City of Karratha

Mosquito warning for residents and travellers heading north

09 May 2017

The City of Karratha, in partnership with the Department of Health, is reminding travellers and residents of northern WA to take precautions to avoid mosquito bites.

The warning follows continued evidence of Murray Valley encephalitis (MVE) and Kunjin virus activity in sentinel chicken flocks across the Kimberley and Pilbara regions. Three suspected human cases of Kunjin virus disease have recently been detected across both regions, which if confirmed will be the first human cases of the disease in WA since 2006.
 
Both viruses are only carried by mosquitoes, and while the risk of being infected and becoming unwell is low, the symptoms associated with both MVE and Kunjin diseases can be seriously debilitating. In the case of MVE, the virus can be potentially fatal.
 
Initial symptoms of MVE include fever, drowsiness, headache, stiff neck, nausea and dizziness. People experiencing these symptoms should seek immediate medical advice. In severe cases, people may experience fits, lapse into a coma, and may be left with permanent brain damage or die. Anyone experiencing these symptoms should visit their GP.
 
Kunjin virus usually causes milder symptoms than MVE virus, but in rare cases could also cause severe symptoms, including headache, neck stiffness, fever, delirium and coma.
 
The City of Karratha has also experienced an increase in the number of Ross River virus (RRV) disease notifications in recent months. Symptoms of RRV include painful or swollen joints, sore muscles, skin rashes, fever, fatigue and headaches, and can last for weeks or months. Anyone experiencing symptoms should visit their GP as the only way to properly diagnose infection is by having a specific blood test.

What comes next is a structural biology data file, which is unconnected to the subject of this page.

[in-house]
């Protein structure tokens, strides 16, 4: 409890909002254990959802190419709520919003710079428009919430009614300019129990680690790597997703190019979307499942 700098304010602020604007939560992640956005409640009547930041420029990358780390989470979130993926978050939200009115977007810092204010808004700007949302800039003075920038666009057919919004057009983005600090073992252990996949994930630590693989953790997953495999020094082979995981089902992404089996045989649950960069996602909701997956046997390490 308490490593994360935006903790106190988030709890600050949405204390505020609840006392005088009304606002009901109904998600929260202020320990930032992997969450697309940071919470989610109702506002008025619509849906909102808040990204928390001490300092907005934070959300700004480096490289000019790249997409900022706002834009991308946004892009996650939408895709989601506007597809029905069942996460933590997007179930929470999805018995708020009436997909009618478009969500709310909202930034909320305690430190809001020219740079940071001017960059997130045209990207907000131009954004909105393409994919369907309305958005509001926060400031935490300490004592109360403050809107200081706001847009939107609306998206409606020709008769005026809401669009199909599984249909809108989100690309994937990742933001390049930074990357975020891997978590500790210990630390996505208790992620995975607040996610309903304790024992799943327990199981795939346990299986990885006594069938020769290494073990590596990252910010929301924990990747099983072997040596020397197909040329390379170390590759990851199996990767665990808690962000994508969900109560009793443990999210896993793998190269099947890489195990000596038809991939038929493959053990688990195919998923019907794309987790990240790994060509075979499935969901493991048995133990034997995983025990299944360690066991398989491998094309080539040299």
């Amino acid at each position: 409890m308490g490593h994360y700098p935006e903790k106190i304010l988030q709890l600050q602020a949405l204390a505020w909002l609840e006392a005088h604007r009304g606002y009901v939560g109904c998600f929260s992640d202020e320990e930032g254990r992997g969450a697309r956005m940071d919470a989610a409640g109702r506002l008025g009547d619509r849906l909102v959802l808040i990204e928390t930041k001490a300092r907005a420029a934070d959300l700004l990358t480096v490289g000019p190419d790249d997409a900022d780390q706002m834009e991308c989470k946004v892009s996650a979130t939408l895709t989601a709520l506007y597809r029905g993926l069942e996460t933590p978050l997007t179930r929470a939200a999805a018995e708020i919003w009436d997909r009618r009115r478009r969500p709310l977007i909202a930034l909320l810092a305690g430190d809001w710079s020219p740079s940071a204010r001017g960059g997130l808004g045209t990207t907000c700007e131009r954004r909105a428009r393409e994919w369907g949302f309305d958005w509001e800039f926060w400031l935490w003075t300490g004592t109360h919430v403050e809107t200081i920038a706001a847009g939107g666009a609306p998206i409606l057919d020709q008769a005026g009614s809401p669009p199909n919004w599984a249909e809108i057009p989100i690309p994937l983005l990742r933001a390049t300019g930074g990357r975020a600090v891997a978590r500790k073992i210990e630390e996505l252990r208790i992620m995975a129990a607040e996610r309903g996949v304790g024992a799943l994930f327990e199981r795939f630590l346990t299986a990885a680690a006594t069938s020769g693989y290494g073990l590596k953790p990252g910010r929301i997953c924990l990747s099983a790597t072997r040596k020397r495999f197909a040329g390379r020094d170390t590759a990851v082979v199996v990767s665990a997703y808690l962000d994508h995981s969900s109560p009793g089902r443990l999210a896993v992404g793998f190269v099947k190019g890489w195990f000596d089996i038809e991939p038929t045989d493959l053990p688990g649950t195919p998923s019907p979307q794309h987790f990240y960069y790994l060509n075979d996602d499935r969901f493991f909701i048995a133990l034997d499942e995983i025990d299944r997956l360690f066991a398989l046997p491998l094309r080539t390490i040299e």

WA Health Chief Health Officer Professor Tarun Weeramanthri said that people did not need to alter their plans to visit the Kimberley or Pilbara regions, but they must take simple steps to avoid mosquito bites when camping, fishing or undertaking any other activity outdoors.
 
“As there are no specific cures or vaccines for any of these viruses, it is important to prevent being bitten,” Professor Weeramanthri said.
 
“Travellers and residents should avoid outdoor exposure around dawn and early evening and wear protective long, loose-fitting, light-coloured clothing when outdoors."
 
“In addition, personal insect repellents containing diethyl toluamide (DEET) or Picaridin should be applied to all areas of exposed skin.”
 
Individuals in northern WA are advised to take the following simple steps to prevent mosquito bites:• avoid outdoor exposure around dawn and early evening• wear protective (long, loose-fitting, light-coloured) clothing when outdoors
 
• apply a personal repellent 
• ensure infants and children are adequately protected against mosquito bites, preferably with suitable clothing, bed nets or other forms of insect screening
• when sitting outside, use mosquito coils and mosquito lanterns to deter mosquitoes 
• ensure insect screens are installed and in good condition on houses and caravans and always use mosquito-proof tents when camping
• if your accommodation or tent is not mosquito-proof, cover your sleeping area with a mosquito net
• reduce mosquito breeding around your accommodation by removing, emptying or covering anything that holds water.
 
For more information, contact the City of Karratha or visit healthywa.wa.gov.au/FighttheBite
 
Media contact: (08) 9222 4333
 
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